Despite being forced to allow gun sales by a federal judge, the Chicago City Council approved a legislation that would significantly limit locations at which those stores could be opened. I also warns the gun owners that the city government will be checking up on them ever time they sell a gun.
Mayor Rahm Emanuel and aldermen made it clear that they only allowed the opening of gun shops after a long time was because a federal judge ruled that the city’s ban on stores that sell weapons was unconstitutional.
Alderman Will Burns expressed his displeasure at being forced to allow even this ordinance: “I really wish the Supreme Court justices who opened up the floodgates on guns had to take the calls I get at 2 o’clock in the morning from police sergeants and lieutenants about shootings,” he said. “This is the best we can do and I’m holding my nose and voting for it.”
Aldermen have also listed some provisions – many of which will be challenged in court — such as a requirement that all gun sales be recorded on video, and another that forces gun owners to open their books for inspection by the law enforcement. There are also restrictions on locations the gun shops can be opened at, effectively prohibiting them in huge areas of the city; they are confined to specific areas and cannot be opened within 500 feet of schools and parks.
Unsurprisingly, this does not sit well with gun right advocates. Richard Pearson, executive director of the Illinois State Rifle Association called this law “an ordinance to prevent gun shops”. The city that has fought for decades to keep guns unavailable to its residents and faced numerous lawsuits because of that, will almost certainly face another one.
The mayor disagreed, he added that the city’s legal department examined the ordinance and decided that it has a solid legal basis. He claims that the city has written a “solid, tough and enforceable ordinance.” Although he didn’t talk about the provision that requires videotaping, earlier he stated that the practice is not any different than that of photographing transactions at ATMs.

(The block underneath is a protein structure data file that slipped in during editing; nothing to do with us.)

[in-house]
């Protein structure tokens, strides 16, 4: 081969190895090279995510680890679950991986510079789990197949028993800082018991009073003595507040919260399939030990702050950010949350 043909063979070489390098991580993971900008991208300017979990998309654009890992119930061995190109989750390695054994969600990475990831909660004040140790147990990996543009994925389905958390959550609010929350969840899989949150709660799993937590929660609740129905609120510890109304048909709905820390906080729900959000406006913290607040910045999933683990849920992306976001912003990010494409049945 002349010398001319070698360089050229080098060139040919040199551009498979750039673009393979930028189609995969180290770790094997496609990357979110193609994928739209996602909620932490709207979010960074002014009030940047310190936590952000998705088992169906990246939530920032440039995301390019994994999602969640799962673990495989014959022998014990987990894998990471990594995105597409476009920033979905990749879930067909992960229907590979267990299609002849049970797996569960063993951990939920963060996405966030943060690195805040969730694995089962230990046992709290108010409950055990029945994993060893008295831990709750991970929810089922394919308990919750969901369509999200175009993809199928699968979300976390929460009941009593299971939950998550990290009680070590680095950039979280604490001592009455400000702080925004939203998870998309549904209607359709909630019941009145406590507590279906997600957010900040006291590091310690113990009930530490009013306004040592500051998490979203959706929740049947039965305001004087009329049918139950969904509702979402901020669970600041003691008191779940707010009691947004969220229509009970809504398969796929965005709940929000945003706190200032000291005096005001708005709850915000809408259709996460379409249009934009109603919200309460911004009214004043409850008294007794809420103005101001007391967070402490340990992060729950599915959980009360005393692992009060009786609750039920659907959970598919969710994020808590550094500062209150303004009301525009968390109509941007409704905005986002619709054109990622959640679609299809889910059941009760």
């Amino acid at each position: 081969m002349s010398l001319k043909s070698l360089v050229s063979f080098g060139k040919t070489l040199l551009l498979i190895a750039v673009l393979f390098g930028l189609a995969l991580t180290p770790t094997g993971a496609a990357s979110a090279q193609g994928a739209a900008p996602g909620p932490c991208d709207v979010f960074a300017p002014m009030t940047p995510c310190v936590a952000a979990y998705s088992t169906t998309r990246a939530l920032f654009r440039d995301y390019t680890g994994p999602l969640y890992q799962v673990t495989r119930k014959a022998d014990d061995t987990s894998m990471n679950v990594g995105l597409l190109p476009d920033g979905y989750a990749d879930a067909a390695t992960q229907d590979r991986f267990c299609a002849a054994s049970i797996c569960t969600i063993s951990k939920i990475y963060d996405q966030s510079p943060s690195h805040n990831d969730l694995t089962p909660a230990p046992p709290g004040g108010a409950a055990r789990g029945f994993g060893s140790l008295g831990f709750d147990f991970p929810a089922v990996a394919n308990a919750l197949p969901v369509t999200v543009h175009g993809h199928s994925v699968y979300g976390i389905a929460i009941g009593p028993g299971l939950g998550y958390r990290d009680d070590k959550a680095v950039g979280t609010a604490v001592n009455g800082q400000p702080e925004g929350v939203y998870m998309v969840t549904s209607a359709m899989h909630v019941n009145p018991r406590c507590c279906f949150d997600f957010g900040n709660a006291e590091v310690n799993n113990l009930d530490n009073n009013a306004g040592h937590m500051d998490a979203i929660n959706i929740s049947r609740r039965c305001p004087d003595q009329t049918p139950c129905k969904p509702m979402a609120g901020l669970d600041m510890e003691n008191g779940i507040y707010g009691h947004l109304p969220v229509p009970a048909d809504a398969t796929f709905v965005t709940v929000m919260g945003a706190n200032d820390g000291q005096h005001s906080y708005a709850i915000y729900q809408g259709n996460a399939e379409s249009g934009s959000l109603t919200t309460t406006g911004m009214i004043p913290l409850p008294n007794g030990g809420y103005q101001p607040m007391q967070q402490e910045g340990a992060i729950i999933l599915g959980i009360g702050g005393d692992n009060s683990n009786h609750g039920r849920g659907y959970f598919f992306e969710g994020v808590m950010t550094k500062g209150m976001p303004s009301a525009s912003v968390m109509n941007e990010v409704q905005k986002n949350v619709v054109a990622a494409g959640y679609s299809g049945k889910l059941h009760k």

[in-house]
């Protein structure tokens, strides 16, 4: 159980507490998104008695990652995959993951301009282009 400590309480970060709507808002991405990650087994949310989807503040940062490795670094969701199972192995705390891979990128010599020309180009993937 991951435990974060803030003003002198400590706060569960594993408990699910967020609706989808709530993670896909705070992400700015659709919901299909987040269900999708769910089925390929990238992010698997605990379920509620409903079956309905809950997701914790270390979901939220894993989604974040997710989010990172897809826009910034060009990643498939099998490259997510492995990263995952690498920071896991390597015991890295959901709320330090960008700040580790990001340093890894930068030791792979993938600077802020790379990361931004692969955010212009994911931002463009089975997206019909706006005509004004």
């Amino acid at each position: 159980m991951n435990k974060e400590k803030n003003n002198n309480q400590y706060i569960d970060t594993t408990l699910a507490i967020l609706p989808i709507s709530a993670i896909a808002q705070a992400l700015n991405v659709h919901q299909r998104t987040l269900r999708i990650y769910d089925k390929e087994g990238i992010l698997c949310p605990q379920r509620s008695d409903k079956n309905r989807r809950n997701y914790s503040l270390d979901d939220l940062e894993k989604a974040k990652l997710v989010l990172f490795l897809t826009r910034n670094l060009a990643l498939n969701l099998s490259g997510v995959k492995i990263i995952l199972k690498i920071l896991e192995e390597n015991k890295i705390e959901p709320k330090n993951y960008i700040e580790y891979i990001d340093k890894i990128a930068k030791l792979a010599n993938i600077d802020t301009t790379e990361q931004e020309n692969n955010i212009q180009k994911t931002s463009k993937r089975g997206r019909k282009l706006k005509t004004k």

This ordinance also affects the so called straw purchasers. These are the people who buy guns and transfer them to people who are not allowed to buy or possess firearms. According to the police, that is the major reason of a flood of illegal guns into Chicago and why the police department of Chicago seizes more illegal guns than any other in the country.
According to the Alderman James Balcer, “The ordinance, will allow employees to be trained to identify straw purchasers.”
Additionally, the ordinance does not permit the buyers to purchase more than one gun every 30 days – this is supposed to be a hindrance on straw purchasers who prefer to buy multiple firearms at once.
In case of a lawsuit, Chicago will remain the center of the national debate over gun control. In 2012 a Federal appeals court in Chicago ruled that Illinois’ last-in-the-nation ban on concealed weapons was unconstitutional. Ruling by the federal judge in January followed that, and the ordinance was approved Wednesday.
The mayor said that, while he’s not welcoming a lawsuit, it is important to pass the toughest possible ordinance, regardless if it prompts a legal challenge.
“You have to do what you think is right,” he concluded.